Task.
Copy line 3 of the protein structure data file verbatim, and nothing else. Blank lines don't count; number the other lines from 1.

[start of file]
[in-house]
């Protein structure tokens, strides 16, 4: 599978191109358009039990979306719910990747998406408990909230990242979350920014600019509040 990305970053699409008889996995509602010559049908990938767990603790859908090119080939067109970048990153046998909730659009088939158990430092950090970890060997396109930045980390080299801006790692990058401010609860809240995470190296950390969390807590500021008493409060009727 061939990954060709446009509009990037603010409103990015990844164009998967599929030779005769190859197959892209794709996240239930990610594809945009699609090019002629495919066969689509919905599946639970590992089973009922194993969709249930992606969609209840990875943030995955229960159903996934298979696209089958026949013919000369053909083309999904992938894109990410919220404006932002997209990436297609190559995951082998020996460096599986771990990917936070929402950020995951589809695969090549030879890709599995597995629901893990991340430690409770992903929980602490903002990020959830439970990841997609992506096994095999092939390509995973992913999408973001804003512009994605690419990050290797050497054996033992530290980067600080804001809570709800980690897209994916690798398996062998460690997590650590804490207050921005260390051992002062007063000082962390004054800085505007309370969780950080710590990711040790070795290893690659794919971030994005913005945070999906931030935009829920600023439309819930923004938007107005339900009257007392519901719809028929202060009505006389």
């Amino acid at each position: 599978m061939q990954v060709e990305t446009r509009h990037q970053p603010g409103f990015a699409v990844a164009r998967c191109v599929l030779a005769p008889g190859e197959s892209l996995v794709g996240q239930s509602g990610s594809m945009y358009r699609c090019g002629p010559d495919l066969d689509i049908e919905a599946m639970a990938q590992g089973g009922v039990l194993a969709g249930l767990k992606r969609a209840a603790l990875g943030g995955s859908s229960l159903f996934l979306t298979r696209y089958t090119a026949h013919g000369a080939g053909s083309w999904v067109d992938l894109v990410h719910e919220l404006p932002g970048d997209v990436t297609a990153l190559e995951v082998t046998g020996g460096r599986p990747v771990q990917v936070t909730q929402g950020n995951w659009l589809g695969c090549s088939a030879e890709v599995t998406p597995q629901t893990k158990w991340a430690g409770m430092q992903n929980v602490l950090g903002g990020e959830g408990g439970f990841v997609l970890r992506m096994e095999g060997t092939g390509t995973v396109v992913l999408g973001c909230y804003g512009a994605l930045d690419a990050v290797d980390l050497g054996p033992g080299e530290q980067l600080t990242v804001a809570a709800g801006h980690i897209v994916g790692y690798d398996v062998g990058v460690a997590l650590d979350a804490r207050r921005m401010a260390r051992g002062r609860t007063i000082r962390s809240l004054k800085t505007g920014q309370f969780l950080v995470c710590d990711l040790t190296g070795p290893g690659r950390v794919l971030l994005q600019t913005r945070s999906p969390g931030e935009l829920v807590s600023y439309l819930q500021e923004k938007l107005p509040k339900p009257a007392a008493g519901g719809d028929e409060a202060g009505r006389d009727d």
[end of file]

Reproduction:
């Amino acid at each position: 599978m061939q990954v060709e990305t446009r509009h990037q970053p603010g409103f990015a699409v990844a164009r998967c191109v599929l030779a005769p008889g190859e197959s892209l996995v794709g996240q239930s509602g990610s594809m945009y358009r699609c090019g002629p010559d495919l066969d689509i049908e919905a599946m639970a990938q590992g089973g009922v039990l194993a969709g249930l767990k992606r969609a209840a603790l990875g943030g995955s859908s229960l159903f996934l979306t298979r696209y089958t090119a026949h013919g000369a080939g053909s083309w999904v067109d992938l894109v990410h719910e919220l404006p932002g970048d997209v990436t297609a990153l190559e995951v082998t046998g020996g460096r599986p990747v771990q990917v936070t909730q929402g950020n995951w659009l589809g695969c090549s088939a030879e890709v599995t998406p597995q629901t893990k158990w991340a430690g409770m430092q992903n929980v602490l950090g903002g990020e959830g408990g439970f990841v997609l970890r992506m096994e095999g060997t092939g390509t995973v396109v992913l999408g973001c909230y804003g512009a994605l930045d690419a990050v290797d980390l050497g054996p033992g080299e530290q980067l600080t990242v804001a809570a709800g801006h980690i897209v994916g790692y690798d398996v062998g990058v460690a997590l650590d979350a804490r207050r921005m401010a260390r051992g002062r609860t007063i000082r962390s809240l004054k800085t505007g920014q309370f969780l950080v995470c710590d990711l040790t190296g070795p290893g690659r950390v794919l971030l994005q600019t913005r945070s999906p969390g931030e935009l829920v807590s600023y439309l819930q500021e923004k938007l107005p509040k339900p009257a007392a008493g519901g719809d028929e409060a202060g009505r006389d009727d």